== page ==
That’s especially “troubling” in cold climates, he said, because it increases the costs to both heat and cool the building. “It’s too bad, too, because no one wants to live in a drafty home,” Waite said. “It just highlights the fact that energy codes don’t only reduce energy bills, they have other benefits, as well.”
Evergreen Action, which grew out of Washington Gov. Jay Inslee’s presidential campaign, encouraged states to implement stricter standards than are contained in the model codes, as Washington state and California have done.
Taking things further allowed Washington state to require heat pumps for new construction last year, in effect starting to wean the state off of natural gas. The regulators targeted natural gas because it accounted for nearly 80% of emissions produced by buildings, Evergreen Action noted.
The debate over natural gas appliances moved to the front burner in recent days, after a commissioner for the U.S. Consumer Product Safety Commission suggested the agency could ban gas stoves because of the health hazards they pose. Agency officials have since clarified that they are not actually considering a full ban.
Meanwhile, Waite from the ACEEE, said the questions about updating building codes and the use of natural gas are “unrelated.”
“Energy efficiency is really just about bringing down utility costs and making homes and buildings more comfortable,” he said.
Federal Funds Available
In fact, U.S. Sen. Joe Manchin of West Virginia, one of the politicians who slammed the consumer safety agency for looking into gas stoves, was also the architect of a new federal law packed with climate programs that could help states update their building codes and increase energy efficiency.
Manchin helped shepherd the Inflation Reduction Act through the Senate last summer, which includes many grant programs to make buildings more energy efficient.
For example, the law provides $330 million in grants to state and local governments to adopt the latest residential and commercial codes. It sets aside more than twice that amount of money—$670 million—to develop “stretch codes” that local governments can impose to develop “zero-energy” buildings that produce enough renewable energy to offset their core energy use.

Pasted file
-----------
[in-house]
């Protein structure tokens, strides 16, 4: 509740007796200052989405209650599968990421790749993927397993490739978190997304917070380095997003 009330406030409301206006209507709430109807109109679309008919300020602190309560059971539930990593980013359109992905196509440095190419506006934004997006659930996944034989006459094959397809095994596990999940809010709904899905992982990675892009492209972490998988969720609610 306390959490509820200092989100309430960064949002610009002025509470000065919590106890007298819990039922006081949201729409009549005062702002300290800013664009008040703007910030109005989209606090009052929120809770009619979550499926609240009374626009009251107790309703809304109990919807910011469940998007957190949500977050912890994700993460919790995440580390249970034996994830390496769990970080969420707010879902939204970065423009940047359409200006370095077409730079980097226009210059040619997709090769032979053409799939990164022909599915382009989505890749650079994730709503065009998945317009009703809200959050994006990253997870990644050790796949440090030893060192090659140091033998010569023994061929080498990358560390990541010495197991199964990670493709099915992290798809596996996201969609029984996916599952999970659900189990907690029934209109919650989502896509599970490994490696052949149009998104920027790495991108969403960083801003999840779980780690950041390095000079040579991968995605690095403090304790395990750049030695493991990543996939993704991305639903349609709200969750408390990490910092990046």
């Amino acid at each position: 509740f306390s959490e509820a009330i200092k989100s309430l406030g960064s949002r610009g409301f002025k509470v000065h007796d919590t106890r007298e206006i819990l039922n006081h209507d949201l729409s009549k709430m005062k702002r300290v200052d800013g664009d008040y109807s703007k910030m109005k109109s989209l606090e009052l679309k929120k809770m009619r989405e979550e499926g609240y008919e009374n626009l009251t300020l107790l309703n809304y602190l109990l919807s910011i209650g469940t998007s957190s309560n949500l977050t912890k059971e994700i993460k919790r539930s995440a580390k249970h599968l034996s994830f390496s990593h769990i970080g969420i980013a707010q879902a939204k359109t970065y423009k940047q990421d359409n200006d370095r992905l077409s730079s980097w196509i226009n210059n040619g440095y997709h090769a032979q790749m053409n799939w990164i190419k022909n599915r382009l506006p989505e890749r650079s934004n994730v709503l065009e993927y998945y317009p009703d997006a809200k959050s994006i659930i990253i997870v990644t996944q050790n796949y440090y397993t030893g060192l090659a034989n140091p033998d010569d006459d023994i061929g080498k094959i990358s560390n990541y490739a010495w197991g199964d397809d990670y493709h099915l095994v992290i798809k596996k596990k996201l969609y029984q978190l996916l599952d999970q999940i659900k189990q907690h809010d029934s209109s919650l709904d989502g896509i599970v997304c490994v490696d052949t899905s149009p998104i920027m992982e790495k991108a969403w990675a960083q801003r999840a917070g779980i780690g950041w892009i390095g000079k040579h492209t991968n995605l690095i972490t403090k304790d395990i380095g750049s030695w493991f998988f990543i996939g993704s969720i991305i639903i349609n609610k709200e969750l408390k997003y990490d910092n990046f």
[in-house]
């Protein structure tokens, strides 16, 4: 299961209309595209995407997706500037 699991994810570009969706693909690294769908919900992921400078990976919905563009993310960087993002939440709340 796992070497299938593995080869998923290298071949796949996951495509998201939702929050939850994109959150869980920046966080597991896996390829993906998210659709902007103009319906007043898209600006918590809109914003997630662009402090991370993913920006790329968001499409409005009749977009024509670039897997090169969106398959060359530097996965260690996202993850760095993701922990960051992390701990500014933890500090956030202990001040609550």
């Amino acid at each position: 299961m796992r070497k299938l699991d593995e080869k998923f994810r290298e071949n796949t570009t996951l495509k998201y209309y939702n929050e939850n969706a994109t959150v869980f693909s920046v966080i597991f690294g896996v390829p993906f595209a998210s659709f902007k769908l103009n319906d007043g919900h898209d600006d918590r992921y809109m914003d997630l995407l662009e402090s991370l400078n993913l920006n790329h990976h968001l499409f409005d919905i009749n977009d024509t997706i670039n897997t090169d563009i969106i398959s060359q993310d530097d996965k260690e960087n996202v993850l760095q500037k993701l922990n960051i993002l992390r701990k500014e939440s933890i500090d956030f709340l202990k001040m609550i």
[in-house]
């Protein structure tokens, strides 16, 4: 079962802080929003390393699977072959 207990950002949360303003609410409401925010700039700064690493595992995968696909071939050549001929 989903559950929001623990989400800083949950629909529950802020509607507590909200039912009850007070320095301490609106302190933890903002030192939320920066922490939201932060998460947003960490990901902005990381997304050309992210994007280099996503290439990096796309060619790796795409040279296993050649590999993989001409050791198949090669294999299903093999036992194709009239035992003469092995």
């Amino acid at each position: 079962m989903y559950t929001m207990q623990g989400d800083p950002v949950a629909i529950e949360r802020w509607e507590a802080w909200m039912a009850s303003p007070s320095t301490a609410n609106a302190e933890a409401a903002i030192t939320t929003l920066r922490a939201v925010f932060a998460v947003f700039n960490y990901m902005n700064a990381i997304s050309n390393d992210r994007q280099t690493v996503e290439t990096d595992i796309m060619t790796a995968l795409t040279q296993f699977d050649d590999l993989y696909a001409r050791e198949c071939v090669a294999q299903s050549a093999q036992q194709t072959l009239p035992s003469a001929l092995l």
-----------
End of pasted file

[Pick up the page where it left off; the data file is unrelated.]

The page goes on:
State and tribal energy offices will also have nearly $9 billion from the Inflation Reduction Act to help homeowners rehabilitate their properties to make them more energy efficient or add renewable energy sources, as well as to help pay for smaller upgrades such as heat pumps, electric stoves, windows, doors, insulation, electric wiring and ventilation.
On top of that, the 2021 infrastructure law also provides $225 million that states can use to improve energy efficiency.
Waite said states can start using the money from the infrastructure law to begin the process of upgrading their building codes, even if they can’t immediately move to the most recent version.
“That funding can support effective code implementation now and set them on a path forward for further updates and efficiency improvements that are going to be coming from additional federal funding down the line,” he said.
States can use the funds to train code enforcement personnel about the new standards, as well as to educate people in the industry about the heightened requirements, Waite said. States could also develop toolkits for local officials to use, because much of the enforcement for statewide codes is done by local governments, he added.
Daniel C. Vock is a senior reporter for Route Fifty based in Washington, D.C.